This has been my favorite poetry release of the year thus far. I highly recommend for both poetry aficionados as well as novices. This is a delightful, deep book which you will find reading over and over.
Stunningly and hauntingly beautiful, Kuhn’s PLEASE DON’T GO BEFORE I GET BETTER speaks to the impulsive young heart in us all, revealing a raw and deeply rich perspective on love and early adulthood. Kuhn masterfully weaves prose poetry, devastatingly powerful one-liners, and minimalist illustrations that echo truths that’ll remain with you long after reading. Above all, though, PLEASE DON’T GO BEFORE I GET BETTER is a thinly veiled contemporary anthem about finding courage to explore the “light and darkness” in another person’s soul.
This collection of poems is an indispensable read for every girl and young woman in her teens or twenties today, and every person desiring a revisit to the trials of their younger selves. Addictive, digestible, and remarkably raw, the poems chronicle coming-of-age emotions over time and space. Readers are whisked from Virginia to New York City, to Delaware, Philadelphia, and LA. The speaker of Kuhn's poem shows us the feelings behind both trivial and significant moments, from her first kiss to buying flowers in grocery stores, to washing feet, moving apartments, and crying in the shower. The poems touch the heart and brain and remind us of the ordinary days when we feel nothing at all to the days when we feel everything all at once. They move from 7/11s, to fields, to the open road, to bedrooms, and the mountains in an ode to the country and one individual in the masses. In free verse poems of varying tone and length, Kuhn takes us on a journey during which she learned to value her whole self, and invites her readers to do the same. Comparable to and arguably richer than Rupi Kaur's 'Milk and Honey,' these poems are an ode to the human processes of learning to accept messes, relationships, love, and experiences. They are written with the rawness of someone with the courage to be self-reflective, exposing the inner workings of a human mind moving from adolescence to adulthood. In an age of frustrating and overwhelming exposure to false perfection and dishonesty, Kuhn's writing gives readers a refreshing invitation to examine and cherish their flaws in the name of moving beyond moments of anxiety and doubt to take control of the pursuit of happiness. What reads as a journal expose, the poems suggest that literary art is what our world most needs today. If only I was armed with these poems when I was 16.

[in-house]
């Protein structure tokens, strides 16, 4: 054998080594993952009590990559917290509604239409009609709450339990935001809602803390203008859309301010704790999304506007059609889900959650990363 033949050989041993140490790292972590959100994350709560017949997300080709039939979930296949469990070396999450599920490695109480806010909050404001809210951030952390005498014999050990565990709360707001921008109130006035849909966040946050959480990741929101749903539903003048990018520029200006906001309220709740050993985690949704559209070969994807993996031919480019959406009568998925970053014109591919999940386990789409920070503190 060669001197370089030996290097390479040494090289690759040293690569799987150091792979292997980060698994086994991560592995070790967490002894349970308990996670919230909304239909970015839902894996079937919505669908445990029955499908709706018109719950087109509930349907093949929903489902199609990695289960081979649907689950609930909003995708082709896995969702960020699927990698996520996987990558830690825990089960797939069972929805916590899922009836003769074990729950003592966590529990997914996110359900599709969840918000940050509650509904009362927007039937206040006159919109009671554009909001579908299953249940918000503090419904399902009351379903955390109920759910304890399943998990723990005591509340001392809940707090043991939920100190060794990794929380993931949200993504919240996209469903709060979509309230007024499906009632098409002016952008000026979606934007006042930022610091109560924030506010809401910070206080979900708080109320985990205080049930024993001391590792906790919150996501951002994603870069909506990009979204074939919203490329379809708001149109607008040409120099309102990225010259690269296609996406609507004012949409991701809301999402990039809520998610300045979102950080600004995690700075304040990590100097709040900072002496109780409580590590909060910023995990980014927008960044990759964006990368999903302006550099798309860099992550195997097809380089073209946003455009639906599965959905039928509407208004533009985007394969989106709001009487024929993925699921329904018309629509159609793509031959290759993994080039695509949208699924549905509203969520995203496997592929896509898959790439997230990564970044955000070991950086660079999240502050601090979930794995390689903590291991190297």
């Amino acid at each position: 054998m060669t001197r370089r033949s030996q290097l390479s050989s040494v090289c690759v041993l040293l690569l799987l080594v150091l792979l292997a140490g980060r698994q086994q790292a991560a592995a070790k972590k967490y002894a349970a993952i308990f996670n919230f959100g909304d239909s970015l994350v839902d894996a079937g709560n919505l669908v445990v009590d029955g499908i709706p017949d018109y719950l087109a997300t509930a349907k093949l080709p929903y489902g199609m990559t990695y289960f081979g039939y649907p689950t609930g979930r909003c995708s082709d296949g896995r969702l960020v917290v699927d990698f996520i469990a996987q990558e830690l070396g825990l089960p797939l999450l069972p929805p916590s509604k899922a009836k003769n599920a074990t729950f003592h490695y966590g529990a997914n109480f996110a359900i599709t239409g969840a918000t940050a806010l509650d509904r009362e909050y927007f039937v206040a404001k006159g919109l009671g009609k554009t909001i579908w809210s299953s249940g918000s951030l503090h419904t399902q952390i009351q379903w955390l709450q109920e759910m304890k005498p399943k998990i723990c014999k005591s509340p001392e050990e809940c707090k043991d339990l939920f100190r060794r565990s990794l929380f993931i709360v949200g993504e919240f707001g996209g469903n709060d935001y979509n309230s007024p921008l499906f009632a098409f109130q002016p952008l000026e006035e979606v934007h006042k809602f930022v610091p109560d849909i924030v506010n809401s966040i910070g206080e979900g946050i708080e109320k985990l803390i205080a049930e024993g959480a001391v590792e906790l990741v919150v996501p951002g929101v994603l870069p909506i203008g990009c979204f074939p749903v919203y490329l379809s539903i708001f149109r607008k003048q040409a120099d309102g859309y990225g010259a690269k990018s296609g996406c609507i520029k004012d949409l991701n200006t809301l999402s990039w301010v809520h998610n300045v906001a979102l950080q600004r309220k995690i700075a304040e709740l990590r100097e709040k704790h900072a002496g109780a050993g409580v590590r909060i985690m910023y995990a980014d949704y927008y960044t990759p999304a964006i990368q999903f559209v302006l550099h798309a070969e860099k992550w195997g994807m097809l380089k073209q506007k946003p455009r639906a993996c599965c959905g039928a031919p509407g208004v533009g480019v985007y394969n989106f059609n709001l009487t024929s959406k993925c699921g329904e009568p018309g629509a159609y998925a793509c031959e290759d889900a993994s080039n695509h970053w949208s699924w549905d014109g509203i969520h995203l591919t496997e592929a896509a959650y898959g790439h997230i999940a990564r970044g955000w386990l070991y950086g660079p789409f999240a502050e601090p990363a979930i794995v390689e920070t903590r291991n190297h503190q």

This book changed my life entirely, both how I felt, and how I think. Thank you.